With the final screen instalments of Harry Potter and the Twilight film series done and dusted, The Mortal Instruments film franchise comes at the perfect time for fantasy film fans.
Like the two famous film series before it, The Mortal Instruments is about an ordinary teenager who discovers they’re not so ordinary after all. In this case, it’s 15-year-old New Yorker Clary (Lily Collins) who discovers that she is from a family of Shadowhunters, who are half-angel warriors locked in a battle to protect the world from demons.
But with her mother missing, Clary and ‘mundane’ (human) best pal Simon (Misfits star Robert Sheehan) have no time to ruminate on her new lineage and instead must join forces with some other Shadowhunters, including Jace (Jamie Campbell Bower) to find her dear old mum.
Downworld, the alternate New York where the Shadowhunters live, proves to be an unsafe place to hang out and the makeshift gang soon find their lives are in danger. As an added kick in the teeth, they are also no closer to finding Lily’s mum.
With so much at stake, there should be a lot of drama here but instead The Mortal Instruments: City Of Bones limps on, ticking off movie clichés along the way.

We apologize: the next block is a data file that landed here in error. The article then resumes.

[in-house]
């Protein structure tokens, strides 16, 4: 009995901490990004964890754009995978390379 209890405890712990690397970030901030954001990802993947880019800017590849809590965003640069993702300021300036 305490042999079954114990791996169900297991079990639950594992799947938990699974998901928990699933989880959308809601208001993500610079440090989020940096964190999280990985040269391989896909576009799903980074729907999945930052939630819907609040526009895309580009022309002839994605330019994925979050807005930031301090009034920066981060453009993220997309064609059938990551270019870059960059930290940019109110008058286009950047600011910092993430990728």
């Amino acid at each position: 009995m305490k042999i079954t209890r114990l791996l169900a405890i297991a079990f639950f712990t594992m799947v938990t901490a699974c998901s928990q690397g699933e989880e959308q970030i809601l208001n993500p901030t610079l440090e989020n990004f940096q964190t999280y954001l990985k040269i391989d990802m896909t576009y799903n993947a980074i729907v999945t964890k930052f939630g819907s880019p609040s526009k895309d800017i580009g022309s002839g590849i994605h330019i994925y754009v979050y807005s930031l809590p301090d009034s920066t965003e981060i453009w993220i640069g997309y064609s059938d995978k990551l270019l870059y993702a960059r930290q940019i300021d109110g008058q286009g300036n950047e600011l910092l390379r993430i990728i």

While there are a few moments of intentional humour to liven up proceedings, there are also plenty of unintentional corkers, mainly from Jonathan Rhys Meyers who plays good-man-gone-bad Valentine.
At one point Valentine tells Jace the damning news that he is his father. To illustrate this, he turns Jace’s ring which is shaped as the initial ‘W’ to represent his supposed surname Wayland, upside down so it looks like an ‘M’ standing for Morgenstern, his actual last name. “Appearances can be deceptive,” Meyers simpers.
Meyers might overact but thankfully the three leading actors do a good job with the sometimes cheesy script and will doubtless keep their fans hooked. Which is lucky, really, considering there are another five books in the series, and this lot will be around for a good while yet.
:: NO SWEARING :: NO SEX :: VIOLENCE :: RATING: 4/10
Released: August 21 (UK & Ireland), 130 mins